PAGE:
3 Important Questions People Always Ask About Cyber security

Cyber security.

Last year was filled with intrigues of the presidential election between Donald Trump and Hilary Clinton. It took the major headlines. On the other hand, another issue grabbed a lot headlines too. That was Cyber Security

Cyber security, or “the cyber” as our president-elect has referred to it, is the effort to protect electronic devices and the infrastructure that supports them, from a host of physical and computerized threats.

With the continued growth of global e-commerce and electronically available consumer data, many businesses have become targets for cyber security attacks. Consider, for example, just a few of the companies who’ve acknowledged data breaches this year:

  • LinkedIn
  • Snapchat
  • Yahoo!
  • Oracle
  • Wendy’s

So, what does all of this mean for businesses? Well, for one thing, more government regulation likely awaits. In September, for instance, the New York State Department of Financial Services proposed sweeping new cyber security rules.

And yet, regulations alone won’t protect businesses or their customers from cyber attacks. Therefore, as cyber attacks become more widespread, businesses should take action to protect themselves and their customers by considering three questions:

Related: How to protect yourself from identity theft

1.     What are your assets?

Every business has assets. For many, it’s their brand. For some, it’s the “secret sauce” for the product or service they sell. For others, it’s their customer data. For certain businesses, it’s all three of these things.

Either way, as a starting point, all businesses should itemize their most prized possessions. What are the crown jewels of the company? What does the business value the most? Take some time to consider these questions. Then, as a next step, determine the level of protections that you want to manage. For instance, if your business has $50,000 in assets, you may not want to spend $500,000 to protect them. Figure out a right-size approach that works best for your company’s needs and budget.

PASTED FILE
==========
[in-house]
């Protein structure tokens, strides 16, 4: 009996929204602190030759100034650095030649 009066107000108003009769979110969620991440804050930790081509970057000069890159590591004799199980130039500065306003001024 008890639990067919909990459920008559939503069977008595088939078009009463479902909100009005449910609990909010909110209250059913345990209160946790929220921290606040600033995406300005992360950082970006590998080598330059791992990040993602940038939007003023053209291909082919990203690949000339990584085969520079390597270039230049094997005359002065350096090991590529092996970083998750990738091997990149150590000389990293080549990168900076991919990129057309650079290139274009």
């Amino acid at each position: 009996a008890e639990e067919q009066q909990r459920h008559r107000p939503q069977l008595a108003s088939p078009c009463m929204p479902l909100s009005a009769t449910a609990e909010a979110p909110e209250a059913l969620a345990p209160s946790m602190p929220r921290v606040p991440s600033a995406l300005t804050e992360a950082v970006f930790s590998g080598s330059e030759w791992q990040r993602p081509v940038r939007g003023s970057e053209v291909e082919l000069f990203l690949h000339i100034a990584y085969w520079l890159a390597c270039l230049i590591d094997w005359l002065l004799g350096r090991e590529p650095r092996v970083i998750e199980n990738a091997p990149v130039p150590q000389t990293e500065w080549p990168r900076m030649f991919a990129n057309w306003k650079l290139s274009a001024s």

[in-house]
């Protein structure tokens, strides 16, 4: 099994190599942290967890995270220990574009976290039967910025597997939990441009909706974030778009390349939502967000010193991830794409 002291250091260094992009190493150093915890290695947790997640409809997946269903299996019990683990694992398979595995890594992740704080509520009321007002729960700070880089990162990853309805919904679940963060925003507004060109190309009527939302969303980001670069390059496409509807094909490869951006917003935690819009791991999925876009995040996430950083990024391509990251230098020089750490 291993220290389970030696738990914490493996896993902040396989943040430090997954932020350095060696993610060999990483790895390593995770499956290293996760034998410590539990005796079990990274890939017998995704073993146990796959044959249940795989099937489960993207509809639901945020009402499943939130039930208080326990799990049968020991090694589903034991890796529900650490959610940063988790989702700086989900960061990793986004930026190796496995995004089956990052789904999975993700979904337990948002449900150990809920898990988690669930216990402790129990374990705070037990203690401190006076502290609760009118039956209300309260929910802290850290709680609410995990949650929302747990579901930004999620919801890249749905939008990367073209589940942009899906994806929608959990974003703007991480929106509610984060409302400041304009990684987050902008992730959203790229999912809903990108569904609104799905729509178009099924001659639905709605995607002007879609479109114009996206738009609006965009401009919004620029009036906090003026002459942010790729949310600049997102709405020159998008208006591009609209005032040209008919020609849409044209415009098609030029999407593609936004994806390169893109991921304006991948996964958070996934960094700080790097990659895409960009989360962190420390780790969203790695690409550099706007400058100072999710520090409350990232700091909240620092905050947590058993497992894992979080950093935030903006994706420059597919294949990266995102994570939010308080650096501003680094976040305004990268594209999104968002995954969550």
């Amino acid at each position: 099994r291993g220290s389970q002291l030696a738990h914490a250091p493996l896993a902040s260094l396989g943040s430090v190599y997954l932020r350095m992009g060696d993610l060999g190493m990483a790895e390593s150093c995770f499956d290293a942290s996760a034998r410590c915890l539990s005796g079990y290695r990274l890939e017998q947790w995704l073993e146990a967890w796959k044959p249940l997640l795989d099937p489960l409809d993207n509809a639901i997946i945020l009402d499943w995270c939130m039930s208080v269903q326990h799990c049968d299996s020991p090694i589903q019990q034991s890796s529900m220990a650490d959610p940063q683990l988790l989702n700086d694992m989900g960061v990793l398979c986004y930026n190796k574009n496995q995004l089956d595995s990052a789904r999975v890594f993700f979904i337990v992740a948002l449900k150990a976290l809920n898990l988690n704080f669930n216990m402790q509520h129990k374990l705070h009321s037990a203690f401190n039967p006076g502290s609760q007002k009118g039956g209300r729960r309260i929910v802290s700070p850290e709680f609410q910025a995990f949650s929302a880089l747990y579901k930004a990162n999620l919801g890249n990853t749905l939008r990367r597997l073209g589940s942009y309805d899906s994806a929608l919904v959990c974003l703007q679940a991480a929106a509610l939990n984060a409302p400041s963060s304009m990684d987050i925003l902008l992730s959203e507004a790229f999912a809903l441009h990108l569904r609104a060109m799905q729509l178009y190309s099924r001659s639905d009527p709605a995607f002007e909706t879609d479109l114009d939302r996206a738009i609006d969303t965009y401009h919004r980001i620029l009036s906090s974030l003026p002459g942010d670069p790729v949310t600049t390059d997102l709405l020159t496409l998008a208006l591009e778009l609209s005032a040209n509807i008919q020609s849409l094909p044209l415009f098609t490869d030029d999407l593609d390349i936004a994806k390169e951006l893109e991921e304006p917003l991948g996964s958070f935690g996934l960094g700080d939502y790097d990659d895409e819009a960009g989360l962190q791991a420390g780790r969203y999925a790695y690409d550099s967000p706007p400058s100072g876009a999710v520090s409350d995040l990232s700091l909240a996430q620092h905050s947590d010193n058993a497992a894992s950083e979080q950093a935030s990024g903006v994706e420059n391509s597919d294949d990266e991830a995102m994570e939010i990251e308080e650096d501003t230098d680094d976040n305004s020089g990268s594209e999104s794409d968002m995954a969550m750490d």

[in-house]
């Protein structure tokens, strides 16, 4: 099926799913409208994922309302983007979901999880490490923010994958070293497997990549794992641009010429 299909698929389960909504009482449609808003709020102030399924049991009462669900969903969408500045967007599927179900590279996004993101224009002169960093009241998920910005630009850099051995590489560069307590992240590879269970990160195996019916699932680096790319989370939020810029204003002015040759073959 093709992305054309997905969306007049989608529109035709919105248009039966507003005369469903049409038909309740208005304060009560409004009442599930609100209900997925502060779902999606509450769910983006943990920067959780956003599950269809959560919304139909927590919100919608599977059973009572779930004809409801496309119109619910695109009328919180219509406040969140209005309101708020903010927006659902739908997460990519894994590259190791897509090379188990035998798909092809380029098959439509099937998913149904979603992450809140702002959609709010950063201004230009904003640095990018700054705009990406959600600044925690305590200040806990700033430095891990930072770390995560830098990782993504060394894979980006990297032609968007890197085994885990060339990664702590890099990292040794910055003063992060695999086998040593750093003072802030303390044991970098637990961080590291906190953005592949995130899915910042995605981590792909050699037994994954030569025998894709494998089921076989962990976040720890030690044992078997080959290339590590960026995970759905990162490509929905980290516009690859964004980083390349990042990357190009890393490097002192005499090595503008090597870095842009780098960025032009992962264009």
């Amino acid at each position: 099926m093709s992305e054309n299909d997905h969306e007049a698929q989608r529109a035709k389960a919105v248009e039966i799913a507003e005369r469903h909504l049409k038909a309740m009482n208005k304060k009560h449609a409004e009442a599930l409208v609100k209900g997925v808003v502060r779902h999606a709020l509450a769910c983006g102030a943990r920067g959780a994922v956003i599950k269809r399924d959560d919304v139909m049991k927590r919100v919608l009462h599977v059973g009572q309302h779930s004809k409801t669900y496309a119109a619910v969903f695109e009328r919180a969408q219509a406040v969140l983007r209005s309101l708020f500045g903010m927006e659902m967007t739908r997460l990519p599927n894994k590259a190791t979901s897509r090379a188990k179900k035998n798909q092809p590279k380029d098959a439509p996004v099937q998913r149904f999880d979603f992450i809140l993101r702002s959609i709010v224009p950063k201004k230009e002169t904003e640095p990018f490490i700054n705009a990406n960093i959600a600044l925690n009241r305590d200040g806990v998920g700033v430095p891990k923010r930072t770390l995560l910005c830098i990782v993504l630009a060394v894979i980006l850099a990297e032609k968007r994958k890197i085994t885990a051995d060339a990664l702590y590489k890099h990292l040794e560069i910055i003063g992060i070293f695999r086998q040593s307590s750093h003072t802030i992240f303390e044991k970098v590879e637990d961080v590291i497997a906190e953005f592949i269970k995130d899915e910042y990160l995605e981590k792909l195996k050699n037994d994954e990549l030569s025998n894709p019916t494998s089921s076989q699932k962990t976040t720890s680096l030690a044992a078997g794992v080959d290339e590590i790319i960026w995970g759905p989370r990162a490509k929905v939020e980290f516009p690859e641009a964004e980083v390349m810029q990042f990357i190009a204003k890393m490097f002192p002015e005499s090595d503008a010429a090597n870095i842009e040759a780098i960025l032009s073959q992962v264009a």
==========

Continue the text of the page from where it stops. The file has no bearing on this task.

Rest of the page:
2.     What are your threats?

As with assets, all businesses face threats. And the threats, not surprisingly, vary depending on the business.

Most businesses face the threat of competitors. But some, like banks or retailers, also face threats from cyber criminals who want to steal their money. Others, such as tech companies, face threats from competitors that seek to steal their intellectual property.

The bullets below summarize the multiple threat categories that exist.

  • Nation-states (e.g., China, Russia, and other countries that facilitate cyber attacks to procure data)
  • Cyber criminals (e.g., organized crime syndicates that use cyber theft to make money)
  • Hacktivists (e.g., people with a bone to pick that use hacking to make a statement)<%2hacking to make a statement)
  • Casual Hackers/Lone wolves (e.g., people who hack out of curiosity, but sometimes help cyber criminals)
  • Inside threats (e.g., disgruntled employees seeking to steal money and/or make a statement)

Given the different threat categories, it can be difficult to figure out which threats might apply to your business. So businesses of all sizes should consider contacting cyber security vendors for help with threat identification. Additionally, businesses may use the NIST cyber threat self-assessment guide.

3.     What are your weaknesses?

When threats have been identified and probably handled, identifying weaknesses and vulnerabilities becomes the next rational thing to do. This involving discovering how the threats identified above can affect your business. For instance, can cyber criminals hack into your data base to steal the credit card of your customers stored electronically? Is it remotely possible that a competitor can use your company website to get sensitive and confidential information? The answers to these questions and likely questions will enable identify weaknesses and vulnerabilities. On the other hand, it is still best for companies to consult experts on cyber security to access these vulnerabilities.

In conclusion, one should know that not all cyber security loopholes are cyber in nature. Other physical controls such as security gates in buildings and the ID badges worn by employees can provide very essential defense against cyber threats. Therefore, corporations and enterprises and businesses should consult cyber security consultants to recommend computerized and physical defense solutions.

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